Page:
Communications help trucking weather the storm

Oct. 30, 2012

Wireless communications are indispensible to the trucking community, even on “routine” days and emergencies only serve to magnify the importance of staying in touch.  Communications and fleet management solution providers began reaching out to customers as Sandy approached the East Coast and have stayed in touch as disaster preparedness shifts to disaster recovery.

PeopleNet, for example, began sending out updates on how things were going before the storm made landfall, as well as making sure that the Navigo navigation system (provided with partner Telogis) was kept as current as possible ,,,,,,,,,,,,,,,,,  according to Alicia Jarosh, director of customer support for PeopleNet,.“We just wanted to make sure customers knew what we were doing [to help support them],’ Jarosh told Fleet Owner. “We have been working very closely with our communications providers, first on preparedness and now on recovery.

“One other measure we took was to increase staffing across the board, especially during the early morning hours after the storm hit,’ she added. “It has been very quiet, though, very business-as-usual here. [We are not getting emergency calls from our customers.]”

Certainly one of the most cheering messages PeopleNet customers must have received came Monday evening at 8:51 p.m. EDT: “Good evening. This is a final update to previous notifications. PeopleNet is pleased to confirm that wireless communications remain solid as Sandy assaults the Mid-Atlantic and Northeastern Regions. We are working in conjunction with wireless carriers and will remain on heightened awareness throughout the storm. Any changes in the status or performance of the wireless network will be shared directly with you.”

XRS also reached out to its customers to provide storm-specific information. In his blog, Tom Cuthbertson, vice president regulatory compliance, shared information from the American Trucking Associations (ATA) regarding the FMCSA emergency exemption for truckers taking part in relief efforts.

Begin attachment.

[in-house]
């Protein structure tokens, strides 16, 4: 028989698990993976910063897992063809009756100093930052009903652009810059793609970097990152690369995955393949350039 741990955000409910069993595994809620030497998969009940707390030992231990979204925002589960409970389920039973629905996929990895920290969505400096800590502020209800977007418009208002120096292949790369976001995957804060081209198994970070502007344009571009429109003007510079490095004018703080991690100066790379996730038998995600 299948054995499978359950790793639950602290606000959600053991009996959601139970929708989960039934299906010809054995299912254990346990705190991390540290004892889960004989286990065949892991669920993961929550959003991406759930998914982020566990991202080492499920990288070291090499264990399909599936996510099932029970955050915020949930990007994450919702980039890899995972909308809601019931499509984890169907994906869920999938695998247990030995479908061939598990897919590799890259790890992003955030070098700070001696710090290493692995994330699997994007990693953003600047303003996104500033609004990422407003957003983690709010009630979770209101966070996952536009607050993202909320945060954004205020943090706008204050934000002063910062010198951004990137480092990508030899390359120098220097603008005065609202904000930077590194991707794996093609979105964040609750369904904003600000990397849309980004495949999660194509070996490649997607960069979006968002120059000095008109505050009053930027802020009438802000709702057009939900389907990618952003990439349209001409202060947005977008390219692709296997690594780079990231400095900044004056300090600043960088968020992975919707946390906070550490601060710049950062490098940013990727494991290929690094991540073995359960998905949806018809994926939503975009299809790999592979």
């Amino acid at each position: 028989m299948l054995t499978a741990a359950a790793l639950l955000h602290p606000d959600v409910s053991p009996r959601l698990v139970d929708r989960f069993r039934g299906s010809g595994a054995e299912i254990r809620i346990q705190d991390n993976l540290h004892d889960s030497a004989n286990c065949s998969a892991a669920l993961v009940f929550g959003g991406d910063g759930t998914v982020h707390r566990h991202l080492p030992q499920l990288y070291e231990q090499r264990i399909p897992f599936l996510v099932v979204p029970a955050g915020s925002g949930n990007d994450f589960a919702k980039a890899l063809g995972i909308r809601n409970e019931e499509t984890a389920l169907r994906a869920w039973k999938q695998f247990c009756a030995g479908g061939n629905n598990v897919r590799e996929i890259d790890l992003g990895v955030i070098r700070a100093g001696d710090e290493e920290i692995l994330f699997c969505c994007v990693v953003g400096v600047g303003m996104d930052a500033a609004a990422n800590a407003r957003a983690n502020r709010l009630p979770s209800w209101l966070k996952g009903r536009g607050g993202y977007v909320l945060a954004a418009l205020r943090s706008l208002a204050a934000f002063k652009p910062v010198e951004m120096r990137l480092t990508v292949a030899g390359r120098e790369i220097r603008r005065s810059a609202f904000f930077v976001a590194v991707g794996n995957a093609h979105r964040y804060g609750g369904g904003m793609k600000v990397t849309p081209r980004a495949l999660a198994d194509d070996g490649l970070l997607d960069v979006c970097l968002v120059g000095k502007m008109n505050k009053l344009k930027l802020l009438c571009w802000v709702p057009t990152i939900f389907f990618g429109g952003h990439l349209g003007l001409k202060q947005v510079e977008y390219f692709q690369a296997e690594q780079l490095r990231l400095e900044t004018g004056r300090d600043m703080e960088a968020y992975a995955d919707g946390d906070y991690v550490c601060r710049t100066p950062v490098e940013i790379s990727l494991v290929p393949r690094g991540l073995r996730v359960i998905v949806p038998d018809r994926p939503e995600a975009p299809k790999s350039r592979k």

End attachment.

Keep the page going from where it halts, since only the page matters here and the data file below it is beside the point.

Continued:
At Qualcomm Enterprise Services, the focus has also stayed on those in harm’s way. “Our thoughts and good wishes are with those who have been impacted by the devastation of Hurricane Sandy,” Tim McCrady, senior director of customer service for Qualcomm Enterprise Services, told Fleet Owner.“We recognize the critical role the trucking industry plays in ensuring necessary supplies reach those in need. We are pleased to report that the large majority of our customers appear to have continued to rely on their terrestrial-based mobile fleet management technology to help avoid major disruption to their business. 
 
“In response to a request from one customer, we leveraged Qualcomm mobile technology to inform their drivers that the fleet had lost connectivity to our hub as a result of the storm. Additionally, with many of our fleet customers using server-based navigation/routing solutions, these fleets had ongoing access to updated routing information to avoid closed roads etc., since such server-based solutions enable routing changes to be made promptly and passed along to drivers to help keep them safe on the road... "

Carriers also reached out to their employees, customers and others to share critical information and support.  Tuesday evening, for example, Schneider National released prepared remarks noting that: “Schneider National’s top concern during Hurricane Sandy is for the people in the impacted area. Our contingency planning for a storm of this magnitude focuses on our associates living in its path, and our customers, facilities and operations in the area.

“Schneider has numerous facilities and thousands of associates in the multi-state area hit by this storm.  At this point, all of our office, maintenance and warehouse associates are safe and accounted for. We are still in the process of making contact with all of our driver associates and to date have no reports of any injuries….” 

About the Author

Wendy Leavitt

Wendy Leavitt joined Fleet Owner in 1998 after serving as editor-in-chief of Trucking Technology magazine for four years.

She began her career in the trucking industry at Kenworth Truck Company in Kirkland, WA where she spent 16 years—the first five years as safety and compliance manager in the engineering department and more than a decade as the company’s manager of advertising and public relations. She has also worked as a book editor, guided authors through the self-publishing process and operated her own marketing and public relations business.

Wendy has a Masters Degree in English and Art History from Western Washington University, where, as a graduate student, she also taught writing.  

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